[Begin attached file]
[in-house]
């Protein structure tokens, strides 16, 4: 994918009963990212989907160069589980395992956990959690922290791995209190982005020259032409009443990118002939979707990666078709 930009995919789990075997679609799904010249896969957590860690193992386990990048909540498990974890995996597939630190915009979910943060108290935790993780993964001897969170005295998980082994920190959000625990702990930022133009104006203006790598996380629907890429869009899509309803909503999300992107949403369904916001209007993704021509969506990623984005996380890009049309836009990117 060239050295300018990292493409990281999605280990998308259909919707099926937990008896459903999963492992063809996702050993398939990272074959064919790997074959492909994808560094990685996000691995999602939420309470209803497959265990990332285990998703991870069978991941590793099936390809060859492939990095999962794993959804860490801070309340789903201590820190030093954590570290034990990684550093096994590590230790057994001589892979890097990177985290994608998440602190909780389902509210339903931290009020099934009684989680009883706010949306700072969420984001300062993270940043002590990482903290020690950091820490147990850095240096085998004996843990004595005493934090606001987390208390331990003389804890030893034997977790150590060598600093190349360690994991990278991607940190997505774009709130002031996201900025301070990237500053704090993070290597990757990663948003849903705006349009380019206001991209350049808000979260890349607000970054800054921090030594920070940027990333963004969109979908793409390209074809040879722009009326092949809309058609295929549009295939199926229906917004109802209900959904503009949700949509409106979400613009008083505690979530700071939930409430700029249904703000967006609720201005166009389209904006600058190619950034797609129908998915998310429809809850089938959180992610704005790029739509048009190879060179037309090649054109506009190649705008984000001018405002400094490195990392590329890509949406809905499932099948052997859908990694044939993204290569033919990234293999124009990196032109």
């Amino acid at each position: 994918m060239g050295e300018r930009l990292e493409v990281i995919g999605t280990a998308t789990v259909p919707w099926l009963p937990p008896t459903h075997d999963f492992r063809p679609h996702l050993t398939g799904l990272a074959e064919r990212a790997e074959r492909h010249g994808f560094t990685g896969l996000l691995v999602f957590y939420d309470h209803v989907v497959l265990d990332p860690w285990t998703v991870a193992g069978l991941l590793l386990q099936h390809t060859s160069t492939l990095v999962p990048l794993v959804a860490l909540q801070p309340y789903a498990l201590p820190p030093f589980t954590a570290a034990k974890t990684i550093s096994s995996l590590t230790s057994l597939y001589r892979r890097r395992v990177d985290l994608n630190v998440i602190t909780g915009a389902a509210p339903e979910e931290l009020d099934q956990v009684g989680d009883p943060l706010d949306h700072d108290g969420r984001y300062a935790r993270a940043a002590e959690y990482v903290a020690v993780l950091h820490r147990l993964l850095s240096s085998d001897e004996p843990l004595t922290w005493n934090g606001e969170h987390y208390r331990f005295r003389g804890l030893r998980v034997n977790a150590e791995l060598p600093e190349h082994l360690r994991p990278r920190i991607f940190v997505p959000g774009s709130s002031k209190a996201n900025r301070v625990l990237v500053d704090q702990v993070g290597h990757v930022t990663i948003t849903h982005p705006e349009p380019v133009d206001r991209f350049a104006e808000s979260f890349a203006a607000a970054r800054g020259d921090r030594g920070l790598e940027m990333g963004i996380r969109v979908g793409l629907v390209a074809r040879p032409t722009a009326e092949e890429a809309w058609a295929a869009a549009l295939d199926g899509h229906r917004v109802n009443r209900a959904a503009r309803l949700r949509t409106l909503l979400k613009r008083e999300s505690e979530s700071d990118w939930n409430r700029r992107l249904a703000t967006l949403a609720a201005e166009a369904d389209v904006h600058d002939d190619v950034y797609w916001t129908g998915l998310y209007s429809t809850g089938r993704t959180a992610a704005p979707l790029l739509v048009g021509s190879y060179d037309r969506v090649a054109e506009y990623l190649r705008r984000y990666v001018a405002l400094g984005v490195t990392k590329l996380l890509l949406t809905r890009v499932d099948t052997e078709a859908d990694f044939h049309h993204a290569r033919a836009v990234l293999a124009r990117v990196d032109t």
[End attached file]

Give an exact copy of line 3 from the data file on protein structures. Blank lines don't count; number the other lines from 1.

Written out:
């Amino acid at each position: 994918m060239g050295e300018r930009l990292e493409v990281i995919g999605t280990a998308t789990v259909p919707w099926l009963p937990p008896t459903h075997d999963f492992r063809p679609h996702l050993t398939g799904l990272a074959e064919r990212a790997e074959r492909h010249g994808f560094t990685g896969l996000l691995v999602f957590y939420d309470h209803v989907v497959l265990d990332p860690w285990t998703v991870a193992g069978l991941l590793l386990q099936h390809t060859s160069t492939l990095v999962p990048l794993v959804a860490l909540q801070p309340y789903a498990l201590p820190p030093f589980t954590a570290a034990k974890t990684i550093s096994s995996l590590t230790s057994l597939y001589r892979r890097r395992v990177d985290l994608n630190v998440i602190t909780g915009a389902a509210p339903e979910e931290l009020d099934q956990v009684g989680d009883p943060l706010d949306h700072d108290g969420r984001y300062a935790r993270a940043a002590e959690y990482v903290a020690v993780l950091h820490r147990l993964l850095s240096s085998d001897e004996p843990l004595t922290w005493n934090g606001e969170h987390y208390r331990f005295r003389g804890l030893r998980v034997n977790a150590e791995l060598p600093e190349h082994l360690r994991p990278r920190i991607f940190v997505p959000g774009s709130s002031k209190a996201n900025r301070v625990l990237v500053d704090q702990v993070g290597h990757v930022t990663i948003t849903h982005p705006e349009p380019v133009d206001r991209f350049a104006e808000s979260f890349a203006a607000a970054r800054g020259d921090r030594g920070l790598e940027m990333g963004i996380r969109v979908g793409l629907v390209a074809r040879p032409t722009a009326e092949e890429a809309w058609a295929a869009a549009l295939d199926g899509h229906r917004v109802n009443r209900a959904a503009r309803l949700r949509t409106l909503l979400k613009r008083e999300s505690e979530s700071d990118w939930n409430r700029r992107l249904a703000t967006l949403a609720a201005e166009a369904d389209v904006h600058d002939d190619v950034y797609w916001t129908g998915l998310y209007s429809t809850g089938r993704t959180a992610a704005p979707l790029l739509v048009g021509s190879y060179d037309r969506v090649a054109e506009y990623l190649r705008r984000y990666v001018a405002l400094g984005v490195t990392k590329l996380l890509l949406t809905r890009v499932d099948t052997e078709a859908d990694f044939h049309h993204a290569r033919a836009v990234l293999a124009r990117v990196d032109t």